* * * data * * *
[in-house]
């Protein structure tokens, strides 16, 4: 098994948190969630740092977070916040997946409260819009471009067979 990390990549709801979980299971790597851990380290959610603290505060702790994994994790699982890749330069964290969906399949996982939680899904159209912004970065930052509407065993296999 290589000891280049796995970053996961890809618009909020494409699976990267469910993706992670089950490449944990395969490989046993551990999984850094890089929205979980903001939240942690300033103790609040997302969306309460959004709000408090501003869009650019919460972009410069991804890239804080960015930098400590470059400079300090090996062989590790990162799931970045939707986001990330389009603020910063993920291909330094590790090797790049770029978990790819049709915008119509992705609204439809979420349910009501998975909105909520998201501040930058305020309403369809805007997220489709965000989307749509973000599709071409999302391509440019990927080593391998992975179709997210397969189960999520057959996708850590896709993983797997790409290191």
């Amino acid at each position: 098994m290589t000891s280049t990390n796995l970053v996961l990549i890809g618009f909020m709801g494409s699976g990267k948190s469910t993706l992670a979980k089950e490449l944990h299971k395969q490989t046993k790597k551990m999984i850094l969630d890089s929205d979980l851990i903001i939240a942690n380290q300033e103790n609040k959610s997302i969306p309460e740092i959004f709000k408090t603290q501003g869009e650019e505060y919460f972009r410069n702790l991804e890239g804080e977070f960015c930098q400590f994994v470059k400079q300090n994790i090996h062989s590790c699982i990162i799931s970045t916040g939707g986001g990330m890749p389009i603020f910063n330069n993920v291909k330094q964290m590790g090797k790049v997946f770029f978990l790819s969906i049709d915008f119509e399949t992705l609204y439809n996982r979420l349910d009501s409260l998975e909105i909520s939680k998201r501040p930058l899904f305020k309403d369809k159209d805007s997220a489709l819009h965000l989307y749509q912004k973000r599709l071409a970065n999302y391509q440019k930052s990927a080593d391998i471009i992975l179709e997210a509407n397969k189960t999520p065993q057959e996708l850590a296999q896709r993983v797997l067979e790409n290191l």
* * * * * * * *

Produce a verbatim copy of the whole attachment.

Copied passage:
[in-house]
């Protein structure tokens, strides 16, 4: 098994948190969630740092977070916040997946409260819009471009067979 990390990549709801979980299971790597851990380290959610603290505060702790994994994790699982890749330069964290969906399949996982939680899904159209912004970065930052509407065993296999 290589000891280049796995970053996961890809618009909020494409699976990267469910993706992670089950490449944990395969490989046993551990999984850094890089929205979980903001939240942690300033103790609040997302969306309460959004709000408090501003869009650019919460972009410069991804890239804080960015930098400590470059400079300090090996062989590790990162799931970045939707986001990330389009603020910063993920291909330094590790090797790049770029978990790819049709915008119509992705609204439809979420349910009501998975909105909520998201501040930058305020309403369809805007997220489709965000989307749509973000599709071409999302391509440019990927080593391998992975179709997210397969189960999520057959996708850590896709993983797997790409290191």
């Amino acid at each position: 098994m290589t000891s280049t990390n796995l970053v996961l990549i890809g618009f909020m709801g494409s699976g990267k948190s469910t993706l992670a979980k089950e490449l944990h299971k395969q490989t046993k790597k551990m999984i850094l969630d890089s929205d979980l851990i903001i939240a942690n380290q300033e103790n609040k959610s997302i969306p309460e740092i959004f709000k408090t603290q501003g869009e650019e505060y919460f972009r410069n702790l991804e890239g804080e977070f960015c930098q400590f994994v470059k400079q300090n994790i090996h062989s590790c699982i990162i799931s970045t916040g939707g986001g990330m890749p389009i603020f910063n330069n993920v291909k330094q964290m590790g090797k790049v997946f770029f978990l790819s969906i049709d915008f119509e399949t992705l609204y439809n996982r979420l349910d009501s409260l998975e909105i909520s939680k998201r501040p930058l899904f305020k309403d369809k159209d805007s997220a489709l819009h965000l989307y749509q912004k973000r599709l071409a970065n999302y391509q440019k930052s990927a080593d391998i471009i992975l179709e997210a509407n397969k189960t999520p065993q057959e996708l850590a296999q896709r993983v797997l067979e790409n290191l």